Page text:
ohn L. Young, the obsessive genius behind Cryptome, has been infuriating governments worldwide for years by assembling a library of sensitive, often classified, information about intelligence-gathering and national security. Below is a list of some of his more illuminating chestnuts:
Dick Cheney’s “undisclosed location”: Satellite photos and aerial maps of “Site R,” a military installation dug into a Pennsylvania mountainside that Young says is Cheney’s secret hideaway. He also posted photos he took during a field trip to the site.
The names and addresses of 2,619 “CIA sources”: Young first published this list in December 2000, describing it as a list of CIA sources passed on by an anonymous tipster. It turned out to be the membership directory of the Association for Intelligence Officers, a group largely made up of retired CIA agents. One of the names on the list was Nicholas Natsios, Young’s father-in-law, who was a career CIA officer.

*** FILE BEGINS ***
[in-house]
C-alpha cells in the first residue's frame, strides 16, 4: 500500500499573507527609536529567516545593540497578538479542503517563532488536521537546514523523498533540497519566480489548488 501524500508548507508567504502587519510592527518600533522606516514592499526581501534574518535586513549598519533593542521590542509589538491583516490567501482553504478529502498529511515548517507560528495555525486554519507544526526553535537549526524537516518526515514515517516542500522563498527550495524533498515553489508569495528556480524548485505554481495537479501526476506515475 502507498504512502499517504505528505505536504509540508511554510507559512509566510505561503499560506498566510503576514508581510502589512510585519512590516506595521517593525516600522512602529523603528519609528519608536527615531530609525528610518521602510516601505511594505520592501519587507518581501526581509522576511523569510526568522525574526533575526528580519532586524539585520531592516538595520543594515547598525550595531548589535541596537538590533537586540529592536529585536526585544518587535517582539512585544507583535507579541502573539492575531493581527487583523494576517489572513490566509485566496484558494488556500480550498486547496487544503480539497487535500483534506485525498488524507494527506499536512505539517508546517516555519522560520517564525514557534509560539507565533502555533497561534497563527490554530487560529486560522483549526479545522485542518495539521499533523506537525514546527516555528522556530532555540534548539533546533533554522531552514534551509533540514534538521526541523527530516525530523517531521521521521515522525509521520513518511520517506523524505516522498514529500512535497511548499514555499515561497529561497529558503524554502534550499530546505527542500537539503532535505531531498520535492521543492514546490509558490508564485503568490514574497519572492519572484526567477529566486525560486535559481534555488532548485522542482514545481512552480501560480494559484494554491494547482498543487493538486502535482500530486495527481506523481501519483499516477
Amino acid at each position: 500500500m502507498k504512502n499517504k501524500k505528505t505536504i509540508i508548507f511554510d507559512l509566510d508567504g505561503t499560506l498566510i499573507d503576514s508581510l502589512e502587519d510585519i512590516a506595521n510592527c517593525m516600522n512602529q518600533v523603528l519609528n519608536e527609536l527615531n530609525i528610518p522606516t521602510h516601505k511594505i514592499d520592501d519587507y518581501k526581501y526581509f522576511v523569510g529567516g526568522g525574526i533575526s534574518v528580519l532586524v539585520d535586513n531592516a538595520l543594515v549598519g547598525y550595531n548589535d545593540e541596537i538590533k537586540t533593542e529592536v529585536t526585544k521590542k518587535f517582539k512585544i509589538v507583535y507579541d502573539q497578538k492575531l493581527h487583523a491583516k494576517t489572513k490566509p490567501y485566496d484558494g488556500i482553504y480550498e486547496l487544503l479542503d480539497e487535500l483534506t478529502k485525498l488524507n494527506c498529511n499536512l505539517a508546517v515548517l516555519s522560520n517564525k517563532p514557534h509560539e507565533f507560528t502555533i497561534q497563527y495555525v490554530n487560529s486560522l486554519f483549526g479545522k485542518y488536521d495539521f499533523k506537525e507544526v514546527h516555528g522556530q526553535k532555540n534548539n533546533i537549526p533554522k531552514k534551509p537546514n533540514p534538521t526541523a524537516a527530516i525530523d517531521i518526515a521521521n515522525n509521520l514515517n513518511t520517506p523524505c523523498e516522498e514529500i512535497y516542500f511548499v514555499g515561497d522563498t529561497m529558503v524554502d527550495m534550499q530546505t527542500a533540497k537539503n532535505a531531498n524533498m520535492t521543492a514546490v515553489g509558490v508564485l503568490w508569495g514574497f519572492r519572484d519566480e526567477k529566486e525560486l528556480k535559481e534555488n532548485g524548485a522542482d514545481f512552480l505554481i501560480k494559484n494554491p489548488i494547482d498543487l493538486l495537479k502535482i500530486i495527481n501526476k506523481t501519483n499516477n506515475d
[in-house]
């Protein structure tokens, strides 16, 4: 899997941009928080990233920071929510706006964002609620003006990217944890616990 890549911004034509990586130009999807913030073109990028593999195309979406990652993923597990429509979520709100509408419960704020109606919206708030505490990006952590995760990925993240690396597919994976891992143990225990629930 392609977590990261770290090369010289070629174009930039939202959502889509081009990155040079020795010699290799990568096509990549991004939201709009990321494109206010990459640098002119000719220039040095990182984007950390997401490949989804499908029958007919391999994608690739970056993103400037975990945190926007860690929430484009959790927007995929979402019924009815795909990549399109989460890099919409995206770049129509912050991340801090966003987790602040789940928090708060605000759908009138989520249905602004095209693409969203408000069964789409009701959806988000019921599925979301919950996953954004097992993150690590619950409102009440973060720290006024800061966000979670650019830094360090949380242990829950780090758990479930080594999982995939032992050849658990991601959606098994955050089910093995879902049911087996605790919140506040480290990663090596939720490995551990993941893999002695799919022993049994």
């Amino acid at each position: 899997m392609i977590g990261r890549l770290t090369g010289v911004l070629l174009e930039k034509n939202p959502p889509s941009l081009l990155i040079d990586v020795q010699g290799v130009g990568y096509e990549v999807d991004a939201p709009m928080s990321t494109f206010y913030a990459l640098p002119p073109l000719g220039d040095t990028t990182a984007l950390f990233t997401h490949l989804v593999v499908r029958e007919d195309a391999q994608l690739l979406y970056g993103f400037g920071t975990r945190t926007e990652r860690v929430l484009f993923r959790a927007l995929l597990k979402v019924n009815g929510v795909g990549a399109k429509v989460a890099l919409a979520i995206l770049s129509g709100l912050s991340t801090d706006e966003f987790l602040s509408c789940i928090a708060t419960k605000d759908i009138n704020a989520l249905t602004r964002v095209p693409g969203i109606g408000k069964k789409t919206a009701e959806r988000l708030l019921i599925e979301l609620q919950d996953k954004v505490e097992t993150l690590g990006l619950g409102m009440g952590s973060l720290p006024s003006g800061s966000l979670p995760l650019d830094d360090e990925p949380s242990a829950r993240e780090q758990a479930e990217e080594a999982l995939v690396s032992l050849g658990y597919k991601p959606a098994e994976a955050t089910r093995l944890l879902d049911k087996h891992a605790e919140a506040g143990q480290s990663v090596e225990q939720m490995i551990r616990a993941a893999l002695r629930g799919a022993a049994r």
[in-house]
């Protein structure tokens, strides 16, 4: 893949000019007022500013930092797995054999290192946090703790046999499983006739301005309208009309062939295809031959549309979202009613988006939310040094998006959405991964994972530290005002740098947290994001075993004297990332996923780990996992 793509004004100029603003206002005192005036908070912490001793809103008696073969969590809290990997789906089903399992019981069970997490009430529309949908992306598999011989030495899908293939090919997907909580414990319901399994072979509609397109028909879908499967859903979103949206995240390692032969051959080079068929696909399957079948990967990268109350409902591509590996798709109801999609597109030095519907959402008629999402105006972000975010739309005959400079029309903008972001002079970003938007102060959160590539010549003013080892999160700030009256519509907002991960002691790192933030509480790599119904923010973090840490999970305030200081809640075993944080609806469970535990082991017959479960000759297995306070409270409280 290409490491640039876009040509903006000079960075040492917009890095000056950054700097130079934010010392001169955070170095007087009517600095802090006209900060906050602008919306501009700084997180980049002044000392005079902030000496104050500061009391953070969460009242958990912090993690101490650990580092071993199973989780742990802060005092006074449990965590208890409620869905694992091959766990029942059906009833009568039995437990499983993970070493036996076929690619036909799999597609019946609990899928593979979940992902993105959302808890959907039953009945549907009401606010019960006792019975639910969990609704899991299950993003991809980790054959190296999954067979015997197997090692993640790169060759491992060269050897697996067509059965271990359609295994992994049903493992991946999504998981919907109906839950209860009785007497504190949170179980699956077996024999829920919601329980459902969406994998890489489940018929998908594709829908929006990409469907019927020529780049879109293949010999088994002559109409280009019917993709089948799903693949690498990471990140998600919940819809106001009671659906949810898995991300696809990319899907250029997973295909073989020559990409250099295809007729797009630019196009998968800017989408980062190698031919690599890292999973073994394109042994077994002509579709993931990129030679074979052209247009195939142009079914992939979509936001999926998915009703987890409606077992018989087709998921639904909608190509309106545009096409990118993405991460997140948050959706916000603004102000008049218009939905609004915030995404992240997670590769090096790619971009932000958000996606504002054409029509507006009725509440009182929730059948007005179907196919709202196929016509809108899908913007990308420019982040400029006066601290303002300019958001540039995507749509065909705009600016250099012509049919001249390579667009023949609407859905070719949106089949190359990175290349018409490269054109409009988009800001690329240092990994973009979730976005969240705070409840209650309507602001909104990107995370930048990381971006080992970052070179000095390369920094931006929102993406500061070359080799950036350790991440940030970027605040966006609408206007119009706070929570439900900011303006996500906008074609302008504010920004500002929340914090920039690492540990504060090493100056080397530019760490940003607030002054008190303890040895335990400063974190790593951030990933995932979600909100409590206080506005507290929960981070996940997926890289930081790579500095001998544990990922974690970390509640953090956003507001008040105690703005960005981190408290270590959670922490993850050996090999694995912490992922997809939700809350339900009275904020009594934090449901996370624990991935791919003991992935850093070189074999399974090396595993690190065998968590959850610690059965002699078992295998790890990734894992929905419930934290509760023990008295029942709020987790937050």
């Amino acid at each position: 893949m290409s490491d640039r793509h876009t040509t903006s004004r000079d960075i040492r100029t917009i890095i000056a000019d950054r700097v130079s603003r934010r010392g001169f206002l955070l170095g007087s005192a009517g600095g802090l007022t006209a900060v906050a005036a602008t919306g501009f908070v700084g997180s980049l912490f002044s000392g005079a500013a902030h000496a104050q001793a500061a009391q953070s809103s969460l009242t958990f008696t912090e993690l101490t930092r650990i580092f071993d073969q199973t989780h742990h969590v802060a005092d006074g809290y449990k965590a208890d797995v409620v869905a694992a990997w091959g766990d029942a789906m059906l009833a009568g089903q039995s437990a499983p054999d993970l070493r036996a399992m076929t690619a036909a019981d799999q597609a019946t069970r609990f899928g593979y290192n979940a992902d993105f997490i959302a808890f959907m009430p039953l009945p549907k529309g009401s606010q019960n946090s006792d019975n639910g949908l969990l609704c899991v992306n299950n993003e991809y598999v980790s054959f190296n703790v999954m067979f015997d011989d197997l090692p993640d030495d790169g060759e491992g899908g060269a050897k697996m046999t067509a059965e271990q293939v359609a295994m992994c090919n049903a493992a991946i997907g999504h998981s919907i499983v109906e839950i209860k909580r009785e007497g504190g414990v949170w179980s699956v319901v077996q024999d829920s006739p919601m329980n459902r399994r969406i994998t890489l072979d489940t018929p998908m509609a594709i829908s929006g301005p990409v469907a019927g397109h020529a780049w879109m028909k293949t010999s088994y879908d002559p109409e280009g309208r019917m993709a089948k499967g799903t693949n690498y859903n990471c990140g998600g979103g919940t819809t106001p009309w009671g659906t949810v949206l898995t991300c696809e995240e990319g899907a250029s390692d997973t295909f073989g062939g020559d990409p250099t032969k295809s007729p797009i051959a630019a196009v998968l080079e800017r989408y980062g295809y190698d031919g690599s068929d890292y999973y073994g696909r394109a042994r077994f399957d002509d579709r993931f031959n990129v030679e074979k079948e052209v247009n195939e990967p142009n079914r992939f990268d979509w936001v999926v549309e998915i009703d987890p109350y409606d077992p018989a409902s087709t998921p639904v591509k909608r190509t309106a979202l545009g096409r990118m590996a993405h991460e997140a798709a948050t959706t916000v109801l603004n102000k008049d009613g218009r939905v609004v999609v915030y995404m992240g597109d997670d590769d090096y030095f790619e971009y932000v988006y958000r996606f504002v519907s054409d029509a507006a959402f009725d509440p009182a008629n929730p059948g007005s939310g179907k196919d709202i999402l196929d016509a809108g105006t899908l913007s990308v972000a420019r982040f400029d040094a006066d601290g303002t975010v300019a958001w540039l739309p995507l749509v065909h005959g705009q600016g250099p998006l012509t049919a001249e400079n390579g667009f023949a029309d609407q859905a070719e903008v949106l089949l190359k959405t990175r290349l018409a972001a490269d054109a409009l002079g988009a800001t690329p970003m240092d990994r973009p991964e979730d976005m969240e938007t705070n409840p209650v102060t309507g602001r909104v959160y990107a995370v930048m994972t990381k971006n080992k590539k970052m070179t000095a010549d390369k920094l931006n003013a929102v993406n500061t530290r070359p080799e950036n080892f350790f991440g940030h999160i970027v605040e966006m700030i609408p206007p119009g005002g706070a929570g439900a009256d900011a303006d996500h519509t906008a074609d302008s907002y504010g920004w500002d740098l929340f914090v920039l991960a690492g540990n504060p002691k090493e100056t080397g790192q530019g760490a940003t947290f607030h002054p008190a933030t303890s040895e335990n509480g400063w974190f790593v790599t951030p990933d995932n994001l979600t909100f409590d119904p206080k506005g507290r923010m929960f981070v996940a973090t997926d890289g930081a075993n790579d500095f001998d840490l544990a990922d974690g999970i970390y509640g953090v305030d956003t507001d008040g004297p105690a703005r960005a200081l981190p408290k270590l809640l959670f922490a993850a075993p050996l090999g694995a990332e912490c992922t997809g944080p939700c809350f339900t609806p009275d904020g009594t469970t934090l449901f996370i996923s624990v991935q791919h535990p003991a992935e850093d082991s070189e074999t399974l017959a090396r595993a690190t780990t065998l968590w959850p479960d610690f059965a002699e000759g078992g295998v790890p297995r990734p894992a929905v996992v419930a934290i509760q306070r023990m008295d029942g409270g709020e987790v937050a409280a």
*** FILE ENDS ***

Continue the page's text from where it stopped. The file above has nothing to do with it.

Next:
The names of 276 British intelligence agents: Young first published 116 names of agents for MI6, Britain’s foreign intelligence arm, in 1999; by 2005 he’d collected 276 names. The British government reportedly tried to get Young’s ISP to take the list down; it refused. An MI6 spokesperson told Radar that publishing the names is “unhelpful and dangerous.”
The names of roughly 600 Japanese intelligence agents: After Young published this list of names of operatives for Japan’s Public Security Investigation Agency—the Japanese equivalent of the CIA—an FBI agent called Young and asked him to take the names off his site. He refused.
Satellite photos of CIA director Michael Hayden’s home.
Satellite photos of Donald Rumsfeld’s home.
Photos of the jet fuel tanks and pipelines surrounding John F. Kennedy International Airport, posted immediately after the announcement of a “terrorist plot” to blow them up in June.
Photos of Bill O’Reilly’s Long Island home.
A roundup of information and photos detailing Secret Service tactics for presidential protection.